Can you also see a need for changing the framework conditions which are applied in our healthcare system?

    I believe that attitudes towards wound therapy need to be changed in our current system. Even medical practitioners often disregard wound-related issues, seeing them as secondary. Improvements could be achieved through far more intensive collaboration between the different disciplines, e.g. internal medicine, surgery, dermatology and orthopaedics: they all have something to contribute. For this reason, I would like to see more centralised priority units, for both out-patients and in-patients, which would act as a single contact point for collaborative follow-up using an interdisciplinary approach. I also consider it to be of great importance to lend more weight to specialist investigations, such as vascular examinations, measurement of pressure-sensitive areas, foot examinations, or for out-patient procedures such as ulcer debridement with sedation, or to providing materials for patient education.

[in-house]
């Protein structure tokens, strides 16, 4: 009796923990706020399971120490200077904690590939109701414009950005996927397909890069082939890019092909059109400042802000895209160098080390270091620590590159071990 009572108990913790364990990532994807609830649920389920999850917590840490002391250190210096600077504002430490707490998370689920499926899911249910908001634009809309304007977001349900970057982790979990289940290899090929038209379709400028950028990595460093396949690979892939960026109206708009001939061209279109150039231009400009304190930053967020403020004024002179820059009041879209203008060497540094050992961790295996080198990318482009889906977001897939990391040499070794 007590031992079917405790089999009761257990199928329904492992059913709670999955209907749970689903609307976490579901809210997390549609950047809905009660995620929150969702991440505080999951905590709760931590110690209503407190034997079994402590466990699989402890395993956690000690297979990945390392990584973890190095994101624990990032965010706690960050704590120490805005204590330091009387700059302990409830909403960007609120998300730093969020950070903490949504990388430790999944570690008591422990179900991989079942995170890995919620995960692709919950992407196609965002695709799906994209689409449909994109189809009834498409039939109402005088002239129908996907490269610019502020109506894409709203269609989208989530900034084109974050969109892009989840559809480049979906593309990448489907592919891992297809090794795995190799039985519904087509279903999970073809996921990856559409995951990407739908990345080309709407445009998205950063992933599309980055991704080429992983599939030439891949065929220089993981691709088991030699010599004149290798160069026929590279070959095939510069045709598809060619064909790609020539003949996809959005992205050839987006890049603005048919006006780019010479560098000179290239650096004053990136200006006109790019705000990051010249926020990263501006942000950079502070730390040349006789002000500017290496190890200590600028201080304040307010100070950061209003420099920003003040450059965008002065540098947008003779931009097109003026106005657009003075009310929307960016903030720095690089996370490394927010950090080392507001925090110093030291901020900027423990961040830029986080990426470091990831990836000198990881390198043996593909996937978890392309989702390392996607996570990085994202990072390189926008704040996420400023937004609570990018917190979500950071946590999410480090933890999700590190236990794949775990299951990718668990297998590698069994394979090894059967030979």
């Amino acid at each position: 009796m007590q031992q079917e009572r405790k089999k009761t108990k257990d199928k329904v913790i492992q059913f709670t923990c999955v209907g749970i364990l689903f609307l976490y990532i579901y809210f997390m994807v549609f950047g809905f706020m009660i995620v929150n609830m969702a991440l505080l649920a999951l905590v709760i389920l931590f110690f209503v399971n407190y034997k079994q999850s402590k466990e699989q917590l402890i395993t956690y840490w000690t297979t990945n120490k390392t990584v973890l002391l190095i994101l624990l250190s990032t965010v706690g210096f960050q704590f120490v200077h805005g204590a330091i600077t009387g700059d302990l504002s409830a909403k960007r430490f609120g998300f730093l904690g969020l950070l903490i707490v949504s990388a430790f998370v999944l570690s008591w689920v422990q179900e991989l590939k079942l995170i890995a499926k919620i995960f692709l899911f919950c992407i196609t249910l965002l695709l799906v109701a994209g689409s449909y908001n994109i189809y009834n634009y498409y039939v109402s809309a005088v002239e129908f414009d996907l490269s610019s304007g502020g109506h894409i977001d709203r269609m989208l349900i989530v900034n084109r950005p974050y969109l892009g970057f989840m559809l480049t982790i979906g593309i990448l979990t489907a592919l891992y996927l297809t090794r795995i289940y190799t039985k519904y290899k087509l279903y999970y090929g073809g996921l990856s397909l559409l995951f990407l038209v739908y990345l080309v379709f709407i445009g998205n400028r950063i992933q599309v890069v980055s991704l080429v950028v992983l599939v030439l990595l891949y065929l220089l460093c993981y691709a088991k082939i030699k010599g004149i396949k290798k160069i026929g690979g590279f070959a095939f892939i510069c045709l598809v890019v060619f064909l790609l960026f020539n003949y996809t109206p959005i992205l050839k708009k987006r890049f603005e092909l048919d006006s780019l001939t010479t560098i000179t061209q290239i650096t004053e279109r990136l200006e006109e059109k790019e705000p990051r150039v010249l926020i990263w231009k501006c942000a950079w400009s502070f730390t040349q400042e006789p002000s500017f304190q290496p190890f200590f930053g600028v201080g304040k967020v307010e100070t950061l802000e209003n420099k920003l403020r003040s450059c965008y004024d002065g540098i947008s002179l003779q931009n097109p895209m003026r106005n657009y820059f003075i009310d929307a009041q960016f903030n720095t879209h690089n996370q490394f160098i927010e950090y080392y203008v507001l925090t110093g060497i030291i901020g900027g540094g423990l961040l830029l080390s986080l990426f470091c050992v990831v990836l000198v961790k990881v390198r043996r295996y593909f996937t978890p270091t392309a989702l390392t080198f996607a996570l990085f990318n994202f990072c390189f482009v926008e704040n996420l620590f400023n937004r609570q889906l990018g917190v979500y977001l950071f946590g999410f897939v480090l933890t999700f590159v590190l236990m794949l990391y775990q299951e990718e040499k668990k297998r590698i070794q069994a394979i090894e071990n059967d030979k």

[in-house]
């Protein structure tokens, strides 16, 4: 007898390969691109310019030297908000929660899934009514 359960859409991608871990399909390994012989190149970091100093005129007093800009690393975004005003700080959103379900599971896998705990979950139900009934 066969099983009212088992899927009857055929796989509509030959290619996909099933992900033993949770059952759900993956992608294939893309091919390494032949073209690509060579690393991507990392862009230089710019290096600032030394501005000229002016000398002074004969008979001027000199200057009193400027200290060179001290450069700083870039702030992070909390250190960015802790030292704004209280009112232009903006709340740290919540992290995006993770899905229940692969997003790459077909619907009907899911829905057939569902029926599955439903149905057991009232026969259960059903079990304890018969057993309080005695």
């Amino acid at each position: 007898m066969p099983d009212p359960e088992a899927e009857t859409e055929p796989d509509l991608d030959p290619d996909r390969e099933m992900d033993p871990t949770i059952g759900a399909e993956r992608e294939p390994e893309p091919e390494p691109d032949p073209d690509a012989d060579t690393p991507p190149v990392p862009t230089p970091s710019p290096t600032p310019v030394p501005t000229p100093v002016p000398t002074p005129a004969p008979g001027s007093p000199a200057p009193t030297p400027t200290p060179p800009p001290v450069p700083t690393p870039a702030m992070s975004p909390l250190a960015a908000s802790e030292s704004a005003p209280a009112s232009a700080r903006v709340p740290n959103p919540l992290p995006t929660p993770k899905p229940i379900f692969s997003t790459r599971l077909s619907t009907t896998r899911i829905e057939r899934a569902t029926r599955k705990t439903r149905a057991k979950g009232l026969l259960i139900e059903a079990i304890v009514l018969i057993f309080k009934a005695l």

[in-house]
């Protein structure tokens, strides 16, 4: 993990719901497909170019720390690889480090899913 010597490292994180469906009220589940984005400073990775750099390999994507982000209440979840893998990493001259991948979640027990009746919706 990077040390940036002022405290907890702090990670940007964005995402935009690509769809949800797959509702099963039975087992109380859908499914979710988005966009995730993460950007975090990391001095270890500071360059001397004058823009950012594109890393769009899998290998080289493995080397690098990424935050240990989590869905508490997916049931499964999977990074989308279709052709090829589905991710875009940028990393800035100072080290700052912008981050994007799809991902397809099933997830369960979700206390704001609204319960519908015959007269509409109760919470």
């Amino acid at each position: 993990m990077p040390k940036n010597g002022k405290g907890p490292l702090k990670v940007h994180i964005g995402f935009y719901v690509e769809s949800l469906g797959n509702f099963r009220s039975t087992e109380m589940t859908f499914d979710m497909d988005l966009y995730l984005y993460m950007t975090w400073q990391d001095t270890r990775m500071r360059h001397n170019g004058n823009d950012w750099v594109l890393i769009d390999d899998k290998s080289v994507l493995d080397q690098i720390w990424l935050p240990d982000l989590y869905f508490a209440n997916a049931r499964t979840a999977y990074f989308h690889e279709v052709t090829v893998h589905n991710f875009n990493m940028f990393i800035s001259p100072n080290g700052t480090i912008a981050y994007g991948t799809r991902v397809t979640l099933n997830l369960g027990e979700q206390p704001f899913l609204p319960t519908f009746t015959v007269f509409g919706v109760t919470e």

Of all these different challenges, which do you enjoy tackling the most in your day-to-day practice?

    The thing I have always valued the most is how patients express a great deal of trust in doctors, often without having got to know them. This trust, for me, is a truly special expression of human gratitude.

    Dr. Duft, thank you for talking to us today!